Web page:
Who are the Uighurs, and what’s happening to them in China?
Starting in 2017, China carried out a sweeping crackdown in its northwest Xinjiang region under the banner of counterterrorism. China’s harsh campaign to forcibly assimilate the Uighurs, a mostly Muslim ethnic minority group in Xinjiang, has drawn international condemnation, with the U.S. State Department classifying it as “genocide.”
Scholars estimate that more than 1 million Uighurs were detained in reeducation camps for periods ranging from weeks to years. Detainees attended daily political indoctrination programs, with reports of torture by guards.
Under international pressure, Beijing said in 2019 that all trainees at “vocational educational and training centers” in Xinjiang had graduated, using the term the government eventually settled on for the camps after initially denying their existence. However, China has continued to build massive detention centers in the region since then. Many former detainees were transferred to work in newly constructed factories, prompting concerns about forced labor that led to U.S. sanctions.
What is the history of the Uighurs?
The Uighurs are a nomadic Turkic people native to China’s northwestern Xinjiang region. Many Uighurs are Muslim, and their religious faith has put them at odds with the officially atheistic Chinese Communist Party.
About 12 million Uighurs live in Xinjiang, with smaller groups in Kazakhstan, Turkey and other countries.
Parts of Xinjiang had two brief periods of self-rule as East Turkestan (1933-1934 and 1944-1949) before the region came under Mao Zedong’s Communist rule in 1949, along with the rest of China. A number of Uighurs continue to hope for political independence one day, a stance that is harshly suppressed by Beijing.
What’s China’s beef with them?
China points to sporadic terrorist attacks in Xinjiang and a Uighur independence movement as justification for the crackdown. Uighur activists say years of state-sponsored oppression and discrimination against Uighurs have fueled grass-roots anger against the government.
Ethnic tensions between Uighurs and China’s majority Han people have long simmered in the region, occasionally breaking out into violence. In 2009, Xinjiang’s capital city, Urumqi, was wracked by riots, resulting in 197 dead and many more injured.
Beijing’s focus on stability in Xinjiang is driven by the region’s geopolitical and economic importance. Xinjiang is rich in oil and produces the vast majority of China’s cotton. The region has land borders with Afghanistan, Russia, Pakistan, India, Mongolia, Kazakhstan, Kyrgyzstan and Tajikistan, and China has long prioritized the need for stability on its sometimes fractious periphery.
What steps has China taken against them?
China has long carried out heavy-handed ethnic assimilation of Uighurs, but the policies reached new levels under President Xi Jinping. In 2017, Xinjiang began a massive political reeducation program, with more than 1 million Uighurs from all walks of life taken into detention. The reasons for detention could be as minor as wearing a headscarf or long beard, having more than two children or traveling overseas for vacation.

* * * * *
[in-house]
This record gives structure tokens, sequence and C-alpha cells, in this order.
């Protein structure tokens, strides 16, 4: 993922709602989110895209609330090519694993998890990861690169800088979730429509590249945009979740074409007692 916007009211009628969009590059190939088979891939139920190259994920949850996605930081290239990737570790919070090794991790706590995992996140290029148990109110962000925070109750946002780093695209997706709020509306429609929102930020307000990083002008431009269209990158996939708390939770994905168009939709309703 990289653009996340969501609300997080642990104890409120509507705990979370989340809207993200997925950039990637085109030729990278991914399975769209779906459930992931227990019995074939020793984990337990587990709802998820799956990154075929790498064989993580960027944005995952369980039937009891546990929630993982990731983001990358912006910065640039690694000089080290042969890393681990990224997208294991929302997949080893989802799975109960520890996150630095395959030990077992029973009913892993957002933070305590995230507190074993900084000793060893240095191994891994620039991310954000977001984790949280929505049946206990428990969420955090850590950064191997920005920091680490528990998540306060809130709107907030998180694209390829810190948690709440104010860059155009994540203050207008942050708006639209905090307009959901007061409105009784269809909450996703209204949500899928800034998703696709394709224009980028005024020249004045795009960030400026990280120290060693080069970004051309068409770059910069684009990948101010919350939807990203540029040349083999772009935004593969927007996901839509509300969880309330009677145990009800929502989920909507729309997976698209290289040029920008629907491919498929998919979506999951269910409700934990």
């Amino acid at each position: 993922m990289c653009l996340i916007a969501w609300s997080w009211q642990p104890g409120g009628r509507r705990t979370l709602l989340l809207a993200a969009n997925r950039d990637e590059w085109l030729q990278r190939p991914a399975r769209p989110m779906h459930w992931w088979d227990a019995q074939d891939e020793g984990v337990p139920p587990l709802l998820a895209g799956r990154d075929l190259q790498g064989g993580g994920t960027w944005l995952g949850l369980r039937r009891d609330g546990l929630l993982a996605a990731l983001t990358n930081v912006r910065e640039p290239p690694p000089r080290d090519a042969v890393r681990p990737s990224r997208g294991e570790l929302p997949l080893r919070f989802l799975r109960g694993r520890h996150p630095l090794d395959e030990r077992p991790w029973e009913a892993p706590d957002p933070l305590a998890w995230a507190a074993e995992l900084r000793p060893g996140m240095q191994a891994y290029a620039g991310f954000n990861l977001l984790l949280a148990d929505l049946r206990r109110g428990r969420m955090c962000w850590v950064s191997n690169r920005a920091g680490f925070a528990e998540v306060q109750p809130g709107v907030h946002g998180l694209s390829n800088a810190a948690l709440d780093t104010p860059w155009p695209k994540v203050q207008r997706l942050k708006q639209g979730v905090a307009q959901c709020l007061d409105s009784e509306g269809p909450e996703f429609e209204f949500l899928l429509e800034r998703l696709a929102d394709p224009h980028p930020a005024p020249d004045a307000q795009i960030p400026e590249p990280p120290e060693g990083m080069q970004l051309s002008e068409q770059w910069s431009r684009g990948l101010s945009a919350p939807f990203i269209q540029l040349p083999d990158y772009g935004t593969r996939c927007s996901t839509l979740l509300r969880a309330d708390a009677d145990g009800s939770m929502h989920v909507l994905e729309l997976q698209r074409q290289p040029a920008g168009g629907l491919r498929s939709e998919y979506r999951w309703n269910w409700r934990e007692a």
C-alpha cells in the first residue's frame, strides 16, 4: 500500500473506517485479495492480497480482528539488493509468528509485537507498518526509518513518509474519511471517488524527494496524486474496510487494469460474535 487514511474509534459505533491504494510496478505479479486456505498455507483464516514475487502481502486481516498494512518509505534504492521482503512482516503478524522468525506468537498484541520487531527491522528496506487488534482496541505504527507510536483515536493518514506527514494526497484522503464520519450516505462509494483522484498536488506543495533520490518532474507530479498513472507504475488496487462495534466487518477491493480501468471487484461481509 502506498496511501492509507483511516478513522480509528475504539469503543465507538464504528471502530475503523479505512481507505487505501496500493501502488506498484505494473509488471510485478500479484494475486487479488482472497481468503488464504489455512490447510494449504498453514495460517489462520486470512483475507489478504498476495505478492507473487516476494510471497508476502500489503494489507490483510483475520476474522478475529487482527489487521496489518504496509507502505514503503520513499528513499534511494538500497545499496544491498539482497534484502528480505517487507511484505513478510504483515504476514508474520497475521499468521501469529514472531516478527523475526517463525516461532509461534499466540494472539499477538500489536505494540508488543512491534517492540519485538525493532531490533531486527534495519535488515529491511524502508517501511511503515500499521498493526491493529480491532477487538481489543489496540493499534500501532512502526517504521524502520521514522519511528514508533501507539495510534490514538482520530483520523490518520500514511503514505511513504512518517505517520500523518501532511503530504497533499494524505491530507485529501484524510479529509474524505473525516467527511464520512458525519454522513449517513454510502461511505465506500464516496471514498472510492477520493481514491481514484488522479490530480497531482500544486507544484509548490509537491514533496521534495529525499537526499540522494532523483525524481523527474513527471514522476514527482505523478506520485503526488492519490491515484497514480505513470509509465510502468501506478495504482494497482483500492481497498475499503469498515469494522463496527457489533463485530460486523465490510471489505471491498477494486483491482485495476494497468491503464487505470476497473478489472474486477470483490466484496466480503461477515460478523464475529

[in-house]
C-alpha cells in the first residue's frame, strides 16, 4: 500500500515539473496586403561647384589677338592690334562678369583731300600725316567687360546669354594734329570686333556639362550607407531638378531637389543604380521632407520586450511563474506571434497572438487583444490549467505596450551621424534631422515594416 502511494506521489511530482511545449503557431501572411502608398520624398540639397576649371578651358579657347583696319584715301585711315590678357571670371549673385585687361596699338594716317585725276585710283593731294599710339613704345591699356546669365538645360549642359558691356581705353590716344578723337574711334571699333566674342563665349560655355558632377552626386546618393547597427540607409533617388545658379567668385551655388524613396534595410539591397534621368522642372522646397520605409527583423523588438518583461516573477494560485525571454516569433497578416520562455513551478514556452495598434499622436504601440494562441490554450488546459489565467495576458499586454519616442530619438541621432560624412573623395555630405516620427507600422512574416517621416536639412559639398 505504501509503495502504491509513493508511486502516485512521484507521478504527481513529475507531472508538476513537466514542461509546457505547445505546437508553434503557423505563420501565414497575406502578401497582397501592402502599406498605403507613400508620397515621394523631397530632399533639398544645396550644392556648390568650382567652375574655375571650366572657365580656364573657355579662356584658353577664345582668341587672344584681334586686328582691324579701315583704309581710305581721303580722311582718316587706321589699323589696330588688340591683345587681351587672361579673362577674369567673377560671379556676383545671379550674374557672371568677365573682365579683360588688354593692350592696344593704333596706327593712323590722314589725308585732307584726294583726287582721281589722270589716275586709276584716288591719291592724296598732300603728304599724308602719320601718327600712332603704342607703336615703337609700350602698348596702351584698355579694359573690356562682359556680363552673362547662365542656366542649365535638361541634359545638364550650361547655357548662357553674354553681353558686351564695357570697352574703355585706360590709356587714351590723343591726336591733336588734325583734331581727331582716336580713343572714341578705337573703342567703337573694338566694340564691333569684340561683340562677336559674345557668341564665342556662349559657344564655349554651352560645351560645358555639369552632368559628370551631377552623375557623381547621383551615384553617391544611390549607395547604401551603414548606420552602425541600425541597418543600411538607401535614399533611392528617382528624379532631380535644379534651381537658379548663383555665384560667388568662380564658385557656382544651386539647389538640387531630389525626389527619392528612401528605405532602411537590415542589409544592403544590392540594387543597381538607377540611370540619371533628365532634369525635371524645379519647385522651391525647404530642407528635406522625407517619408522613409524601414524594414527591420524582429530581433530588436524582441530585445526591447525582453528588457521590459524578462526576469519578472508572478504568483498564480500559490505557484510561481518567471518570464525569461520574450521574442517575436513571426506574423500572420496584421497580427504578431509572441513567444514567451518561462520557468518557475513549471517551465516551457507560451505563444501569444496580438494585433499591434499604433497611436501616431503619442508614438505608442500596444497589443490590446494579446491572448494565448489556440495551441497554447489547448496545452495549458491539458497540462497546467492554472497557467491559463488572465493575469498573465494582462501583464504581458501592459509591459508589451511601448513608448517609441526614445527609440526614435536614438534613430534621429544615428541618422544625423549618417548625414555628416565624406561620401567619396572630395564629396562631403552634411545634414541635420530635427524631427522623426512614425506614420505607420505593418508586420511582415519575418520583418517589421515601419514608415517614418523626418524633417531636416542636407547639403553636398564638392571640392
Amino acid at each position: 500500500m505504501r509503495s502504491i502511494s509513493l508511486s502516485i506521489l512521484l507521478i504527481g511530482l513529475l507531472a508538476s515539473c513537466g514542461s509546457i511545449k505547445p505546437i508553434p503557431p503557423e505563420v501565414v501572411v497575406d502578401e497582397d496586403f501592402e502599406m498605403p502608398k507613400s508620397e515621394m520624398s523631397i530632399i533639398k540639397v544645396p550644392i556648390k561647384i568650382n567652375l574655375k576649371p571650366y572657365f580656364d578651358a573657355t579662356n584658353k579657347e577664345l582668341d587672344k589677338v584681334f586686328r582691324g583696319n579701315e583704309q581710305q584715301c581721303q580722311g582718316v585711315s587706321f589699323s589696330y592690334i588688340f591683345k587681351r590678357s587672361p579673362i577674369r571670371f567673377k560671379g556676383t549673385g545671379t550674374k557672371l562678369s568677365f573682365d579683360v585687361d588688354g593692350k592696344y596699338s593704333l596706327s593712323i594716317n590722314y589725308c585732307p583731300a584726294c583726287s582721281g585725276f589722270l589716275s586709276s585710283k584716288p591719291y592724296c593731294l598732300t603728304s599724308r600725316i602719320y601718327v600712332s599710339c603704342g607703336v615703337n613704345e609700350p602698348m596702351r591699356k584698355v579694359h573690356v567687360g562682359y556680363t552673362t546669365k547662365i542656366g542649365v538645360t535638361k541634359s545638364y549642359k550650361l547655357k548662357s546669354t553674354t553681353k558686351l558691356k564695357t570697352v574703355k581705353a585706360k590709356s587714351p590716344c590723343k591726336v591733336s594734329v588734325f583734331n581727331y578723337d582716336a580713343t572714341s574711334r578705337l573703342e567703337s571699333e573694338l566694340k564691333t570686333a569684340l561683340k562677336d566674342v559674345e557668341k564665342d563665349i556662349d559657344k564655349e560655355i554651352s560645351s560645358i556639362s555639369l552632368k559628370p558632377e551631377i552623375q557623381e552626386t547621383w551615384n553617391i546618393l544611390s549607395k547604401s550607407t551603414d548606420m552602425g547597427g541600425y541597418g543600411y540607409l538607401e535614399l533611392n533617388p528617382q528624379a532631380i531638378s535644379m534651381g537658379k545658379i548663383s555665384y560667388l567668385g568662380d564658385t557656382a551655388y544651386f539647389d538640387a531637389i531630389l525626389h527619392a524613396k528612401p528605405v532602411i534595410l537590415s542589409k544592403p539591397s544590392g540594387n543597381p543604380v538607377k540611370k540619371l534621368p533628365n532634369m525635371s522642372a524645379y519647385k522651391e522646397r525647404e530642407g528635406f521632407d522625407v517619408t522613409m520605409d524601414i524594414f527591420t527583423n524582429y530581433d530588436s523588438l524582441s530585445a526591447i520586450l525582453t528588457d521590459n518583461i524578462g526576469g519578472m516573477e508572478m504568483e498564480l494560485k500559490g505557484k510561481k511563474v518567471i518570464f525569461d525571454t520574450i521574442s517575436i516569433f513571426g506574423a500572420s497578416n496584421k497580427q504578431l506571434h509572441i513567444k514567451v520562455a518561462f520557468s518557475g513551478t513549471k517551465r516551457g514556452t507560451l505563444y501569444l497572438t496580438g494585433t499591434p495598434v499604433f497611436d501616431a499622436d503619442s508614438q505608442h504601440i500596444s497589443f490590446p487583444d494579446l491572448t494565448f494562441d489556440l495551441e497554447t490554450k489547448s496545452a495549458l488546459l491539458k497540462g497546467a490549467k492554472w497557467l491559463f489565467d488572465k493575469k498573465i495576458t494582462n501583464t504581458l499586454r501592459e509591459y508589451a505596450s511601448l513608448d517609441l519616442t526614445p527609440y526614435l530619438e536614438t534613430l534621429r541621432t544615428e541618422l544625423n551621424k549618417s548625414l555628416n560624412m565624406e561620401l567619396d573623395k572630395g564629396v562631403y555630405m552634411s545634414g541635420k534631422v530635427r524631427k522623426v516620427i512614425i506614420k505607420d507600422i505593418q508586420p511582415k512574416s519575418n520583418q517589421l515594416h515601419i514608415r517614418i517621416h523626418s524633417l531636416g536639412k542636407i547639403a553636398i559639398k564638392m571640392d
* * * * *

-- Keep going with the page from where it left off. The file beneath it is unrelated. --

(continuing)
These detentions lasted for months or even years. Former detainees reported daily lessons in patriotism and Chinese language, and some said they were tortured by guards. At some centers, they also learned vocational skills such as textile-making. A number of former detainees say they were forced to work at a factory as a condition for release.
During the same period, the Xinjiang government rolled out a high-tech surveillance system across the region that tracked Uighurs’ movements through police checkpoints, facial recognition surveillance cameras and house visits by officials.
Are these really concentration camps?
Definitions differ for the emotionally charged term, but the Xinjiang camps have key similarities to the early Nazi concentration camps. They also targeted an ethnic minority and political dissidents, with detainees explicitly expected to contribute factory labor. The detentions were made without formal charges or trials in both cases.
The Xinjiang camps were not death camps, however — the most notorious type of Nazi concentration camp, where detainees were killed en masse by gassing or other methods. While some detainees died in the Xinjiang camps, the official goal was to release them back into society after ideological training.
One definition of “concentration camp” from the U.S. Holocaust Memorial Museum is “a camp in which people are detained or confined, usually under harsh conditions and without regard to legal norms of arrest and imprisonment that are acceptable in a constitutional democracy.”
The Chinese government disputes the characterization of the facilities as concentration camps, saying that they are vocational training centers meant to reform people with extremist tendencies.
What is the world saying about it?
The State Department declared in January that China’s actions against Uighurs should be categorized as “genocide.” The United States also banned imports of goods made in Xinjiang, citing a risk of forced labor in the region.
A number of Western governments have denounced China’s policies in Xinjiang, with Britain pressing China in January to allow United Nations rights inspectors to visit the region. The European Union Parliament condemned China in December for forced labor in Xinjiang.
Many countries, however, have been muted in their responses, as Beijing has warned foreign governments not to interfere in its internal affairs.
The international media has struggled to gather information from Xinjiang. On Thursday, China’s state broadcast regulator said it would pull BBC News off the air, after Britain stripped a license for Chinese state television and in the wake of China’s objections to BBC reports on abuses against Uighurs.